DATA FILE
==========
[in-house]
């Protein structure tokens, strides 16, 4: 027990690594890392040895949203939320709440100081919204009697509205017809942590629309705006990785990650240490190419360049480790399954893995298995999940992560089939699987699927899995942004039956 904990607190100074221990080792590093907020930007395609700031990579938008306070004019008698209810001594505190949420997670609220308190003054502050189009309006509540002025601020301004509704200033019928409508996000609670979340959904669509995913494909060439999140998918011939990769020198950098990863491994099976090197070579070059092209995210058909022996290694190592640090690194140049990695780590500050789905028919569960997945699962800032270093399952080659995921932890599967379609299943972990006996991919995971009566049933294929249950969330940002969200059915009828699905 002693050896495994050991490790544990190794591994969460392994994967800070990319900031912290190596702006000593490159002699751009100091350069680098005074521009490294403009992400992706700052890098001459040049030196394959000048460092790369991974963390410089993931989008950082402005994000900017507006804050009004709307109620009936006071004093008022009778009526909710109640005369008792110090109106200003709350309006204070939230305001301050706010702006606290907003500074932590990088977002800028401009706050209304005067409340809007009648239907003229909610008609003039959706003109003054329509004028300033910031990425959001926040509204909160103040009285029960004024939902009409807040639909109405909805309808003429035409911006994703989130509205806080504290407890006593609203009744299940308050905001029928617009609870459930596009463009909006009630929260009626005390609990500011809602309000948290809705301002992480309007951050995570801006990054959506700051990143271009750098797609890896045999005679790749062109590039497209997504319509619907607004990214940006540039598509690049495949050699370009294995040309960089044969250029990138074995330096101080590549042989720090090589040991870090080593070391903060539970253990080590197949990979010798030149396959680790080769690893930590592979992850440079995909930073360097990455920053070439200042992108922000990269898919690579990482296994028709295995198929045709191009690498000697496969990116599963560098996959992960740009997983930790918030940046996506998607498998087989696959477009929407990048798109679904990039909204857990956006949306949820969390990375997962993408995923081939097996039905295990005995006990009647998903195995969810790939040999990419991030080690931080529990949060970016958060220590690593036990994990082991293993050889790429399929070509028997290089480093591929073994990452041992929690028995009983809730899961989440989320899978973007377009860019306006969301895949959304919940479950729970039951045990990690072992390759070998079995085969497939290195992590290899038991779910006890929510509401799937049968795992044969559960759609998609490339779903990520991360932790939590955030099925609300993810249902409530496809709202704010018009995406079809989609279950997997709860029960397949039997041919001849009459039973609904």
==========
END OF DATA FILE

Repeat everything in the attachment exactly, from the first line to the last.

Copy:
[in-house]
């Protein structure tokens, strides 16, 4: 027990690594890392040895949203939320709440100081919204009697509205017809942590629309705006990785990650240490190419360049480790399954893995298995999940992560089939699987699927899995942004039956 904990607190100074221990080792590093907020930007395609700031990579938008306070004019008698209810001594505190949420997670609220308190003054502050189009309006509540002025601020301004509704200033019928409508996000609670979340959904669509995913494909060439999140998918011939990769020198950098990863491994099976090197070579070059092209995210058909022996290694190592640090690194140049990695780590500050789905028919569960997945699962800032270093399952080659995921932890599967379609299943972990006996991919995971009566049933294929249950969330940002969200059915009828699905 002693050896495994050991490790544990190794591994969460392994994967800070990319900031912290190596702006000593490159002699751009100091350069680098005074521009490294403009992400992706700052890098001459040049030196394959000048460092790369991974963390410089993931989008950082402005994000900017507006804050009004709307109620009936006071004093008022009778009526909710109640005369008792110090109106200003709350309006204070939230305001301050706010702006606290907003500074932590990088977002800028401009706050209304005067409340809007009648239907003229909610008609003039959706003109003054329509004028300033910031990425959001926040509204909160103040009285029960004024939902009409807040639909109405909805309808003429035409911006994703989130509205806080504290407890006593609203009744299940308050905001029928617009609870459930596009463009909006009630929260009626005390609990500011809602309000948290809705301002992480309007951050995570801006990054959506700051990143271009750098797609890896045999005679790749062109590039497209997504319509619907607004990214940006540039598509690049495949050699370009294995040309960089044969250029990138074995330096101080590549042989720090090589040991870090080593070391903060539970253990080590197949990979010798030149396959680790080769690893930590592979992850440079995909930073360097990455920053070439200042992108922000990269898919690579990482296994028709295995198929045709191009690498000697496969990116599963560098996959992960740009997983930790918030940046996506998607498998087989696959477009929407990048798109679904990039909204857990956006949306949820969390990375997962993408995923081939097996039905295990005995006990009647998903195995969810790939040999990419991030080690931080529990949060970016958060220590690593036990994990082991293993050889790429399929070509028997290089480093591929073994990452041992929690028995009983809730899961989440989320899978973007377009860019306006969301895949959304919940479950729970039951045990990690072992390759070998079995085969497939290195992590290899038991779910006890929510509401799937049968795992044969559960759609998609490339779903990520991360932790939590955030099925609300993810249902409530496809709202704010018009995406079809989609279950997997709860029960397949039997041919001849009459039973609904």